Monday, July 16, 2012

What comes first, the student or the standard?

First: how can you tell the difference between a student and a standard?

They both begin with ST. One has six and one has seven letters. One ends with a D, the other with a T. So I guess they're pretty different.

A standard, in education, is a learning goal; a student is a human who spends a large portion of his/her time in learning activities; usually involved in some sort of formal educational institution.

In public education, one comes first, the other follows.

According to the past ten or twenty years of education history,  Alfie Kohn's "bunch o' facts" have come first. The teacher starts with those facts, figures out how to teach them, and then makes the transfer to the students. These facts have lately been organized for our convenience into a progression of learning goals called standards, taking a student from Kindergarten through 12th grade.

The newfangled "standards-based" or "proficiency-based" education system that many of us have been hearing about is said to be an advance in how we do public education. This is because, in generous acknowledgment of the differences between children, the elements of speed and method of learning has been been partly given over to the student's control (at least, that's the theory.) Students can decide for themselves how and when they learn that same "bunch o' facts, compressed and reorganized into learning standards.

Then there is the student: the person in the learning institution who is responsible for learning the standards.

So which comes first?

We are told that this newfangled system is the best of all worlds; that the system focuses education on both the student and the standard. How's that done, exactly? "You can learn in whatever way and at whatever pace you want, as long as you learn what I tell you.  And forget about jumping ahead or skipping around: you have to do it in a certain order."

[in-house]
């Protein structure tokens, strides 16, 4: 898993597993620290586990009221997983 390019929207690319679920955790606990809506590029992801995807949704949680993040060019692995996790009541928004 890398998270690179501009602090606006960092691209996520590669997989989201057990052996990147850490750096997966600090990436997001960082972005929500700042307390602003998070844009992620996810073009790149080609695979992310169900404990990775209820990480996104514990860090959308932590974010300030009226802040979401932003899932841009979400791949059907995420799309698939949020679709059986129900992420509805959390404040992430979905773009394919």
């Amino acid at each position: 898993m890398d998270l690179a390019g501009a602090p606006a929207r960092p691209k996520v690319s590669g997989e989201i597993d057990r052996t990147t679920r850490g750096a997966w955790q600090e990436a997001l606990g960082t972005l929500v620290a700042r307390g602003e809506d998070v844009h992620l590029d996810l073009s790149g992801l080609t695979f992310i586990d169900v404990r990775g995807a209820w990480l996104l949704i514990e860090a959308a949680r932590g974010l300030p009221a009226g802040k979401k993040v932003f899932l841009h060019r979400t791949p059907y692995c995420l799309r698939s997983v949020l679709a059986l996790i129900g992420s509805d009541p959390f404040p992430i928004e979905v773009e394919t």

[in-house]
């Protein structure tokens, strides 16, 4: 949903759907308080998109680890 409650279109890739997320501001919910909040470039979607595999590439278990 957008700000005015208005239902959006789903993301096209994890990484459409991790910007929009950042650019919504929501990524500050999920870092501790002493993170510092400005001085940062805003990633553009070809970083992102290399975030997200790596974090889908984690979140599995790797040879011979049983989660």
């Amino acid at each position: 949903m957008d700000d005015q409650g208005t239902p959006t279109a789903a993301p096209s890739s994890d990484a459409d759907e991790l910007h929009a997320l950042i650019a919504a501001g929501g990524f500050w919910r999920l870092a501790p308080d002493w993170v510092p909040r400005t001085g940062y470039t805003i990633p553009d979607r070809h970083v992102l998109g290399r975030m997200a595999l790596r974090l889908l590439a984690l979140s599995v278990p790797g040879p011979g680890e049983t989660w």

This is our education revolution?

I don't believe you can ever make BOTH the student and the standard come first. I think that unlike the poor chicken and her egg, this is not a circular proposition. One will always push out the emphasis on the other. Either we get kids through the State-mandated, 12-year course of study called the Common Core, leaving students entirely out of the decisions over what they have to learn, OR we make the  focus to discover and nurture the desire to learn that exists in each child, and devote time, support and resources to helping them become the people they want to be.

 To paraphrase Ira Socol, What happens when an institution forgets what its purpose is?

As soon as standards supersede the wishes and needs of the student, the learning game’s been lost. I have invented a new word for it: what learning becomes when students are unwilling to do it but aren't given a choice. It's called "faux learning," or "f'learning." We need to stop thinking that learning can take place if the learner is unwilling. Motivation is a complicated thing, and it's dicey to generalize to this degree, but for the most part, if the learner is unwilling to learn, learning won't take place. How many kids in public education are not learning, but f'learning?

If we toss out the standards, liberate ourselves, as adults, from the notion that there is "stuff" that all kids need to learn; if we lay aside our own personal "sacred cows" of education, do we create a "white space" in our classrooms? A happy nothingness, something like Harry Potter casting an "imperious curse" on his friend Hermione? A void in education, an opportunity for absolutely nothing to take place?

If you take the lessons, the "standards" out of the classroom, what you have is a room full of children.

Do children have standards?

Children have what is inside them; they have the sum total of their 5-17 years of life and experience.

Their learning standards begin with who they are. If we acknowledge that a child is a fully-actualized human being, then who they are and what they do and know RIGHT NOW matters as much to them and to their world as that of any 45-year-old. They can progress from there to the people they see themselves becoming. So the standards they have "accomplished" or "mastered," (to use the nomenclature of the standards-based system) are what they know, what they fully understand. Their expertise; their passion.

Standards should be about children. Their "course of study" should start with who they are. What is a student's goals for personal success? Let's create that document, the Personal Success Plan, when they are in Kindergarten; let's work on it continually over the next 12 years, and let's make it the foundation of their activities. Their "standards." The working document of their journey through learning.